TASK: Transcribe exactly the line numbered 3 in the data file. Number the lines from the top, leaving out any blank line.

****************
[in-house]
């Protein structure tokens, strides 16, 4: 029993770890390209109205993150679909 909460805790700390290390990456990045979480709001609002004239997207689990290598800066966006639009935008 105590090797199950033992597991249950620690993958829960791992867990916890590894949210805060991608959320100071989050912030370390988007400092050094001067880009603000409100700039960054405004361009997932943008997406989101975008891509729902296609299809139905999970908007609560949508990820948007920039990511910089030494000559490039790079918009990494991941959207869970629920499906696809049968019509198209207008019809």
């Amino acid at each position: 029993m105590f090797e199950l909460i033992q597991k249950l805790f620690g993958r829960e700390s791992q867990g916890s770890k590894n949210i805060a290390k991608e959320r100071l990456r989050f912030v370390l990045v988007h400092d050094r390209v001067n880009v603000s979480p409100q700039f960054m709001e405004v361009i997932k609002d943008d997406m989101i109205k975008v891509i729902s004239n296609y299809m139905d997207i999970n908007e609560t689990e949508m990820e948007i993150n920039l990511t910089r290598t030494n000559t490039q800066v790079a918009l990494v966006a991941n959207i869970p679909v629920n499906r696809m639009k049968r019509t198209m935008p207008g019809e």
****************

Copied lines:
């Amino acid at each position: 029993m105590f090797e199950l909460i033992q597991k249950l805790f620690g993958r829960e700390s791992q867990g916890s770890k590894n949210i805060a290390k991608e959320r100071l990456r989050f912030v370390l990045v988007h400092d050094r390209v001067n880009v603000s979480p409100q700039f960054m709001e405004v361009i997932k609002d943008d997406m989101i109205k975008v891509i729902s004239n296609y299809m139905d997207i999970n908007e609560t689990e949508m990820e948007i993150n920039l990511t910089r290598t030494n000559t490039q800066v790079a918009l990494v966006a991941n959207i869970p679909v629920n499906r696809m639009k049968r019509t198209m935008p207008g019809e």